She comes up from the morgue one morning to deliver a tox screen result, and she hears Jane come to her defense. Some of the other officers have been calling her names, saying that she is stuck up, cold; They are saying that it’s no wonder she hasn’t found her Soul yet, she never feels anything at all.
Jane jumps to defend her with a viciousness that borders on feral.
“How did your wife feel when you got your mircropenis stuck in your fly last night, Crowe?” she snarls.
“How’d she feel when that junkie down on fourth knocked your tooth out? Did she cry like you did, or did you boohoo enough for the both of you.”
Crowe sputters, but cannot come up with an answer fast enough to stall Jane’s wrath.
“Talk about the doctor again, and I’ll turn you inside out. See how Megan likes that feeling. Got it?”
Maura stood around the corner with the folder pressed to her chest, heart pounding.
Oh yes. Everyone within earshot understood perfectly.
They spend hours and hours together that turn into days. They sleep next to each other at night. They talk about every single topic there is to be talked about.
But they never discuss soul matches.
Is that what Maura is waiting for? She sits in the corner of her couch, and watches Jane pop the top off of one of her beers.
“We can watch anything you like,” she says over her shoulder, “As long as I don’t have to read it. Oh, and it’s in color! Black and white makes me depressed. I dunno why.”
Maura takes a breath. “When did you start getting phantoms?” she asks.
For a moment, Jane goes statue still, back still turned. Maura waits, barely breathing. It would not be unlike Jane to simply walk out without answering.
But, “I was seven.” Jane turns slowly to look at her. “I was seven and someone grabbed her. Really hard.”
Maura had been younger, five maybe. She’d wandered away from her mother in a department store, and upon finding her, Constance had taken her around the wrist and pulled her all the way to the car.
The bruising had lasted for days.
It had been years before Maura understood her mother’s emotion that day to be fear and relief rather than anger.
“Her?” Maura hears herself ask the question.
Jane has started back toward the couch, but now she stops, glancing up at Maura and then away.
“Yeah,” she says heavily. “I know. Total cliche right?”
Maura frowns. “I don’t follow.”
Jane sighs. She chooses the armchair instead of returning to her spot next to Maura. “Tomboy kid,” she explains. “Becomes a cop...stays a tomboy. Of course she’s also gay.” She shrugs. “For a while, I tried to pretend it could be either. I told myself I wouldn’t know until I knew...but I was just trying to prove people wrong.”
Maura wants to kiss Jane Rizzoli so badly that she thinks it might be possible for Jane to feel the aching.
“People making assumptions about you only speaks to their small minds,” she says. “And you are an amazing detective, and a wonderful, loyal woman. You must know that.”
Jane looks at her for a long couple of seconds and then drops her gaze back to her bottle, cheeks slightly pink. “They used to talk about what my Soul was like,” she says, voice quiet.
Maura leans forward. “How could they know?” she asks.
Jane shakes her head. “They didn’t,” she says. “They don’t. They just...you know, Crowe and O’Leary...all those other asshats. They always say that my Soul’s probably a drunk, or a junkie...or like someone in a mental facility somewhere.”
Maura sucks in a breath. “That is simply cruel,” she says.
Jane shrugs. She seems to gather herself for her next sentence, and Maura knows what it will be before she speaks.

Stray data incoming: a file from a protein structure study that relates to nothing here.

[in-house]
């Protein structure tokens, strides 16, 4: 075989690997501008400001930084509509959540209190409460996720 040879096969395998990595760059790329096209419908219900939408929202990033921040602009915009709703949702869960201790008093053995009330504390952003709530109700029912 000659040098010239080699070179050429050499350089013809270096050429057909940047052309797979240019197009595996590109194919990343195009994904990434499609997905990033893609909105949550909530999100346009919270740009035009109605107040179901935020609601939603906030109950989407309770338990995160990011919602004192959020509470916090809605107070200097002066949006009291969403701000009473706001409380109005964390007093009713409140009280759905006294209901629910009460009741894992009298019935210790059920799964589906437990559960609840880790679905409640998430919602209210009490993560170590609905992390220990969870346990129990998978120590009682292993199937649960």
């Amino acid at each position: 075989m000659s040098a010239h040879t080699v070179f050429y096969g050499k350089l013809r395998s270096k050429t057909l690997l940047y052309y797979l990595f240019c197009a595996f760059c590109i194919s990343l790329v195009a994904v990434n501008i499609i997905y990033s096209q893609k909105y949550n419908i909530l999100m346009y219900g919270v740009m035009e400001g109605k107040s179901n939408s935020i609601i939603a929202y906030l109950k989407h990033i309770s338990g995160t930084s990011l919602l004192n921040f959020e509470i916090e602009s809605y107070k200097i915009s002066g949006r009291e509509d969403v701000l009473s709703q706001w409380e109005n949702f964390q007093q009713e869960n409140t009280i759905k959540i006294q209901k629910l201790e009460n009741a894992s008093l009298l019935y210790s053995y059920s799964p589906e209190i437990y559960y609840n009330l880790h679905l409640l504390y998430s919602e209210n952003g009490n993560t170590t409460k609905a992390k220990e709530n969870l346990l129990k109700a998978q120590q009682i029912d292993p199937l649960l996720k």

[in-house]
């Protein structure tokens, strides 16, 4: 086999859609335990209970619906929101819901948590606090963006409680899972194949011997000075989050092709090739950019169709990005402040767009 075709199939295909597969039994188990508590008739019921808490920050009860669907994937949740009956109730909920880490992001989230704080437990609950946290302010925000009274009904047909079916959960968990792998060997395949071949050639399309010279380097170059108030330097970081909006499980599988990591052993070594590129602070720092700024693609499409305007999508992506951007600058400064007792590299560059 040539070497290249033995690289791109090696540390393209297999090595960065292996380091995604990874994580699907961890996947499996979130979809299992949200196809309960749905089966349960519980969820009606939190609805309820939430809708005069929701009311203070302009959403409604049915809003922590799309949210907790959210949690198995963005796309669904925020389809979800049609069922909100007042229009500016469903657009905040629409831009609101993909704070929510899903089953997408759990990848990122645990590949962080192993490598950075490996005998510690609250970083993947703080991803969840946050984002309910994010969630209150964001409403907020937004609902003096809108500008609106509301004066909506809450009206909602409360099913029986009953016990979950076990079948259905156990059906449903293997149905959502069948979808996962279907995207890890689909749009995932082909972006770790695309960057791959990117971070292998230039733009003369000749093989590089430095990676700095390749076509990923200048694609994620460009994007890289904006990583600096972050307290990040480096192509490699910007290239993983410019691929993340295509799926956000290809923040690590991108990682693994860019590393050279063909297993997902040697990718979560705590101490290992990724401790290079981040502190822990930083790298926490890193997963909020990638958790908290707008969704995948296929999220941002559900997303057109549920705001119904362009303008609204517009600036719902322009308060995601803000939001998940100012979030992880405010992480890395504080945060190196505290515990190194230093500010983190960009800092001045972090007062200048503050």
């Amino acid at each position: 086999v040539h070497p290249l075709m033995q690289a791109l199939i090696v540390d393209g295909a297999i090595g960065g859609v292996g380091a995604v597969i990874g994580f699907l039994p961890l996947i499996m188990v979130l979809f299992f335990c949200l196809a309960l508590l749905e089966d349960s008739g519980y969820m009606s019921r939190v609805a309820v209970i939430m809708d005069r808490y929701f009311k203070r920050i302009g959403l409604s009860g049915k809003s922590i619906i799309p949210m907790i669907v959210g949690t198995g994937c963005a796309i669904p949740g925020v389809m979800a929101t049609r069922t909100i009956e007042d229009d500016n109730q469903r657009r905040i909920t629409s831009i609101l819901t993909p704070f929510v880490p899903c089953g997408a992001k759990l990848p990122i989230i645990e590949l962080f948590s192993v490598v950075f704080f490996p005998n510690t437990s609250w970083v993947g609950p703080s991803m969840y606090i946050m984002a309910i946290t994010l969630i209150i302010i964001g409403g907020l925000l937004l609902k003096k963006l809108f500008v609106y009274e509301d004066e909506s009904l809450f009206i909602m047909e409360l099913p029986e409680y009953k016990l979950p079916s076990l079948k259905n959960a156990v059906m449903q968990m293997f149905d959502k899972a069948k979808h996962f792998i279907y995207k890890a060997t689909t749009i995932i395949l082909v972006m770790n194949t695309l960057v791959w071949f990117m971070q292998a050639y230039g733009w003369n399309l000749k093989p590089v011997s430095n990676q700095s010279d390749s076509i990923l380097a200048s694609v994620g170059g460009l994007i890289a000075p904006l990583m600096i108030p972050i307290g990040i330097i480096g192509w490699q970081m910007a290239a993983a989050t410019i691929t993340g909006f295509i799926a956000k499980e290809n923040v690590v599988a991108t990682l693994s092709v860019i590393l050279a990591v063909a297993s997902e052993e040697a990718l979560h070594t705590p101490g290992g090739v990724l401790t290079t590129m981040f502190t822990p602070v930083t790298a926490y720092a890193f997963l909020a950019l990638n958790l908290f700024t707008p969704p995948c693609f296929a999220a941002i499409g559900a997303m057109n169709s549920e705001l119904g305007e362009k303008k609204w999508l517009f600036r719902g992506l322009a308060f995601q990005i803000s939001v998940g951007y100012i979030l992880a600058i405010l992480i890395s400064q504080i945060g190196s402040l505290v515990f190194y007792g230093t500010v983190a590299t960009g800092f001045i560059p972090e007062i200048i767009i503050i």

“Remember when we met?” Jane asks. “Remember how you started to talk about my scars?”
Maura nods. “Yes,” she says. “Forgive me. I was-”
“Hoyt did it.” Jane pushes the sentence out through gritted teeth, and Maura falls silent.
“He...when I sent him to prison, before Korsak rescued me, he got the drop on me and he put scalpels straight through them.”
Maura can’t help the little whimper that leaves her lips at this. For a second she remembers the dizzying pain, the agony that had lasted for more than an hour.
“They’re probably right,” Jane whispers to her knees. “She’s probably gone crazy.” She looks up at Maura, eyes bright. “Think of all of the pain I must have caused her.”
And if there is such a thing as fate, Maura thinks it has been keeping her from confessing until just this moment. She stands and moves over to Jane, pulling the bottle from her hands and replacing it with herself. She takes Jane’s face between her hands and she kisses her.
There is a happy chorus of tinkling bells and a bright, glowing explosion that happens when their lips touch, and Maura knows that she is not the only one who feels it.
Jane’s eyes are wide when they pull apart.
“I was in the last year of my surgical residency,” Maura says. “I wasn’t in surgery, just in the office I shared with some colleagues. What hurt the most was knowing you were out there, and I couldn’t find you.”
Jane is still staring at her, not blinking.
Maura presses their lips together again.
“I didn’t get phantoms until I was a teenager. Sixteen. So if you’re thinking-”
“Oh, but you felt me get shot in the knee,” Jane says over her. She is looking into Maura’s face, searching it as though she’s never seen it before.
“Who hit you?” she asks. “Was it the same person both times? The same person who grabbed you?” her eyes have gone dark.
And Maura has never been alone. Not really.
She takes Jane’s hand and kisses the palm, right over the scar, and because they have kissed, because they both know now, her thrill of excitement is doubled and rebounded between them.
Jane smiles, a happy, watery thing. “I was so afraid I’d never get to meet you,” she says. “I was so afraid that you’d end up hating me. I...I was so afraid, Maura.”
And there will be weeks, and months, and years for them to tell each other of their fears and worries. Right now, all Maura wants to do is get closer to the heartbeat that she was made for.
“I love you, Jane,” she says softly. “I love everything you are.”
Jane pulls her close, wrapping her long arms around Maura’s shoulders. She kisses her temple.
“I love you too,” she whispers. “I’ll always be here.”